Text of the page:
“So in terms of pricing, we’ve, for the first half of the year, maintained and grown our pricing slightly on the online side. We did see a slight dip in Q2 on some of our premier units but again, that’s really a result of the robust comps that we were up against in the prior year. We have introduced several premium display units that are garnering significant premiums and rates in the marketplace so that is really helping our display position and will bode well for us in the coming year.”
Over at About.com, CPC text ads (we presume text) took over some of the heavy lifting of display. According to the as CEO Janet Robinson said, “Total revenues decreased 5% to $27.1 million as lower levels of display advertising were only partially offset by higher cost per click advertising.”
Later on the earnings call, Nisenholtz indicated things weren’t so bad at the old digital gray lady – especially compared to other ladies, “I mean Yahoo just announced a 14% decline in display. I think, while we’re not breaking out the numbers, I think our display performance overall at nytimes.com and across the News Media Groups was better than that.”
Mo’ Money, Mo’ Money
Kontera, the contextual/semantic ad network, dipped into the pockets of lead investor, Sequoia Capital, as well as Tenaya Capital and Carmel Ventures to the tune of $15.5 Million (see the release). Patrick Hoge of BizJournals.com covers the new funding announcement saying, “Kontera claims double-digit quarter-on-quarter revenue growth and that it reaches more than 100 million unique users per month on a network featuring 15,000-plus publishers.”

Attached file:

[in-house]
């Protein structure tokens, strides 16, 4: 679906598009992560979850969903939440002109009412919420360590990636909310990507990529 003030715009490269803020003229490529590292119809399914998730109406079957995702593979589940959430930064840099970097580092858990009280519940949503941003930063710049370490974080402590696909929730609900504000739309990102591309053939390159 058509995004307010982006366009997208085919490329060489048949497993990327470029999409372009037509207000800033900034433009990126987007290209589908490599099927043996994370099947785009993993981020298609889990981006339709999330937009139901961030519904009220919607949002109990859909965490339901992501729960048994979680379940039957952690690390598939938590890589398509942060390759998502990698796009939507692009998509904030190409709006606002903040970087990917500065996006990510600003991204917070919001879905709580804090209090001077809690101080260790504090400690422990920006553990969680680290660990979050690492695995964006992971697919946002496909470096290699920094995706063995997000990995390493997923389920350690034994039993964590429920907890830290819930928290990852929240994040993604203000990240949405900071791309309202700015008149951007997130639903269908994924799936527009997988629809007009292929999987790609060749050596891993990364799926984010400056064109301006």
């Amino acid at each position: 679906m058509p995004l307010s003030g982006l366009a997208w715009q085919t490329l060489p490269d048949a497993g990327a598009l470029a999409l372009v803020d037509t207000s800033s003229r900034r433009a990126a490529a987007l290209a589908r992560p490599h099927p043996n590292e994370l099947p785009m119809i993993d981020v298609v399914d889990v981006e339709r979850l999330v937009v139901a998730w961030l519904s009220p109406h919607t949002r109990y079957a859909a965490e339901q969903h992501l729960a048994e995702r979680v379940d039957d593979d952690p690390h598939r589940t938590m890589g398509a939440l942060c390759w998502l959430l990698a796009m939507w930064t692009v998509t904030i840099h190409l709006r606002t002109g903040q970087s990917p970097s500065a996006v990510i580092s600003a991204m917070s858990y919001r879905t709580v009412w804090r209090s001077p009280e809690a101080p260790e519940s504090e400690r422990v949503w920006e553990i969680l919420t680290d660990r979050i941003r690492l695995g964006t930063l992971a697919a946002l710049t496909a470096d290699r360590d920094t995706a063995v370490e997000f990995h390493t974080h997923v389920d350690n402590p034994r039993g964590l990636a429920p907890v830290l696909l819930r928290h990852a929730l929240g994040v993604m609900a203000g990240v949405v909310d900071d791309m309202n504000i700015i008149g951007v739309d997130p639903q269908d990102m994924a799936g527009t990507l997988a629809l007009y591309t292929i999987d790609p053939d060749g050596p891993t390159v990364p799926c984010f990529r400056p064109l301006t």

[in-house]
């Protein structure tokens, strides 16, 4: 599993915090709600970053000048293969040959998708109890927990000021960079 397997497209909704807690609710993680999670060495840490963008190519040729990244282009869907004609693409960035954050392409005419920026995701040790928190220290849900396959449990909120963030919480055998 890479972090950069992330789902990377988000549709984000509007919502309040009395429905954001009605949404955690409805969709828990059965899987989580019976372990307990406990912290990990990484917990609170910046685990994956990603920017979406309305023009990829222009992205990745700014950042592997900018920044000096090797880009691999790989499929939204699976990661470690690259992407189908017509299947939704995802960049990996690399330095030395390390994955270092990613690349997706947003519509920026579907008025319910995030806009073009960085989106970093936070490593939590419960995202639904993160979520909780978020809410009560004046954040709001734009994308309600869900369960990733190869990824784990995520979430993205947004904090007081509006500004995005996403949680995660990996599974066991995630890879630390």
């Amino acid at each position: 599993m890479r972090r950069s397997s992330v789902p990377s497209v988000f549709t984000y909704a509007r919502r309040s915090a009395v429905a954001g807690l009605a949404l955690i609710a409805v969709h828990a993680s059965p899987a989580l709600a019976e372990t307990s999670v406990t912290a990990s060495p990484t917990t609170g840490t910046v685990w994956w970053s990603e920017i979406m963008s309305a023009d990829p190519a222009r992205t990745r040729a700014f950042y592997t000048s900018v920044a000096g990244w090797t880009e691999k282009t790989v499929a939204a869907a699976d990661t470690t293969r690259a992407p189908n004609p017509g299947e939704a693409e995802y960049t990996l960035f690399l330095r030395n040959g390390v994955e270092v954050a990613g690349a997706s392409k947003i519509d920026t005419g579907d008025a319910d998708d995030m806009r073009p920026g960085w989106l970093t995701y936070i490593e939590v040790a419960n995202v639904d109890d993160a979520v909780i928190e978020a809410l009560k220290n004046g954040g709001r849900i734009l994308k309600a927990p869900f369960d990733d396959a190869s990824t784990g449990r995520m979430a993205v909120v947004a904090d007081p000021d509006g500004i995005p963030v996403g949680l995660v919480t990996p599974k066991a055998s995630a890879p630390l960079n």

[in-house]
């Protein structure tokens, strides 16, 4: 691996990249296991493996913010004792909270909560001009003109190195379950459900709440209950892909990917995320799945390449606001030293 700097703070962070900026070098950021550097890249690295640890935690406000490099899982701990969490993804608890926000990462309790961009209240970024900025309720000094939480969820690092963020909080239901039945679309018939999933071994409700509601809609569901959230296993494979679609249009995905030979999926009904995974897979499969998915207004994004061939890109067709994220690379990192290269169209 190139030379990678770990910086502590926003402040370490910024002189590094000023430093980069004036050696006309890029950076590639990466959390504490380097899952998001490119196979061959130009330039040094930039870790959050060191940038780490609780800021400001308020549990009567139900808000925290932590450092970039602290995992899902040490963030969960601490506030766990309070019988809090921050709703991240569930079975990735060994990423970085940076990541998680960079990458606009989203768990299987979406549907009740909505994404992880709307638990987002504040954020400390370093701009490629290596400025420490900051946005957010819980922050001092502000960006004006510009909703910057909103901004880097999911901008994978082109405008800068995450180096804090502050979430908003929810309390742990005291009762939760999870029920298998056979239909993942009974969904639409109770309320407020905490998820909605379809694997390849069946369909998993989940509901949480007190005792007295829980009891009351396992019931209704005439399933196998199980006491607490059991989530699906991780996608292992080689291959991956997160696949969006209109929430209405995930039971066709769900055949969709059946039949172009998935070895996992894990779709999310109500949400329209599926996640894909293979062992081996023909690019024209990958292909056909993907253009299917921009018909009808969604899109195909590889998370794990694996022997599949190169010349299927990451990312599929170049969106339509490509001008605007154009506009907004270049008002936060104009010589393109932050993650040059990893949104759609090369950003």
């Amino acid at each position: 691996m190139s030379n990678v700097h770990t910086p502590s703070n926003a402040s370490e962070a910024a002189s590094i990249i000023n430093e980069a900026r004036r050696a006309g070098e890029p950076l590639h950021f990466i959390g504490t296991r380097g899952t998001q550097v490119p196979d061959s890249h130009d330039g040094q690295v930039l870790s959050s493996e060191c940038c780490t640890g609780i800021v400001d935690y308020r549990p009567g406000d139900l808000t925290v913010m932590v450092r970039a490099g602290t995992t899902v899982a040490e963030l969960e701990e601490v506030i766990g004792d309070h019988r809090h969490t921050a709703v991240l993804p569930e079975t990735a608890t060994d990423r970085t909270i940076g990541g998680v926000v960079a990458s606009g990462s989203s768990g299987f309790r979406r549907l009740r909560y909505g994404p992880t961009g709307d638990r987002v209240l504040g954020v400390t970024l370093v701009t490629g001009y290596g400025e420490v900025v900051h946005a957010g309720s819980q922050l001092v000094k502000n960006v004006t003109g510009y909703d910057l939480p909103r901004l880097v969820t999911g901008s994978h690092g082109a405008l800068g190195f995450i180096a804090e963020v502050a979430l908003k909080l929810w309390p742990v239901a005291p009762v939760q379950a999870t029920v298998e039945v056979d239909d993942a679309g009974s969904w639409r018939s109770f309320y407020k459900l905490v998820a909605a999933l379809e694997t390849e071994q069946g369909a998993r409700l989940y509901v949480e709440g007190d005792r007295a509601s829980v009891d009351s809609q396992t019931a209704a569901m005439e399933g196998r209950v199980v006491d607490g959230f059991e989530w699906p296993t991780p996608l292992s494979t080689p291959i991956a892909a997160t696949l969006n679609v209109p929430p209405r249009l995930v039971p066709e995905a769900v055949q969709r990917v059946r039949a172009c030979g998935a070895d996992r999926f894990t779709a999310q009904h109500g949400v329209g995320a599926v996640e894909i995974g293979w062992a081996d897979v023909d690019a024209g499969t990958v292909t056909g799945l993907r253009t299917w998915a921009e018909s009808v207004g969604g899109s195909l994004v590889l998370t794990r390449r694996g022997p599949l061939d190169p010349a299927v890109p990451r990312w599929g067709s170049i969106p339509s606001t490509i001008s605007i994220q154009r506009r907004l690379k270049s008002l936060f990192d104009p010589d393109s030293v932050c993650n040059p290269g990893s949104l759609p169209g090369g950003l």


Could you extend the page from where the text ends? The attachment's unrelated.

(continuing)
How Good – Or Bad – Is It?
Zach Rodgers of ClickZ tries to sort through indications of online advertising recovery in yesterday’s PubMatic report. There as skepticism on the agency side as Sarah Baehr, Razorfish’s VP Media told Rodgers, “I’m surprised to hear anything about prices trending up this year.” Later, Rajeev Goel explained that more premium inventory may be entering the market and encouraging buyers to bid higher, “Take Yahoo. What they’re not able to sell directly they now push into the Right Media exchange.” Read more.
Contentinople covers the PubMatic results and quotes a company rep saying that “ad networks driving innovation are Tribal Fusion, Collective Media, and interCLICK” and are responsible for price increases.
Things are so good at InterCLICK that they had to pre-announce their Q2 2009 earnings according to the release, which says InterCLICK “expects record revenue to exceed $10.5 million, an increase of at least 124% compared to the year-earlier period and 25% sequentially, raising guidance from its previous forecast for quarterly revenue to exceed $9.5 million.” With gross margins predicted to be around 47%, the ad network business obviously hasn’t idled for some.
Local Ad Schtick
Mass High Tech reports that PaperG, a “hyperlocal ad network,” has raised financing to support its ongoing build out. According to its website, PaperG’s core is a “Flyerboard is a virtual bulletin board that features ads from local businesses” that can integrate into publisher websites.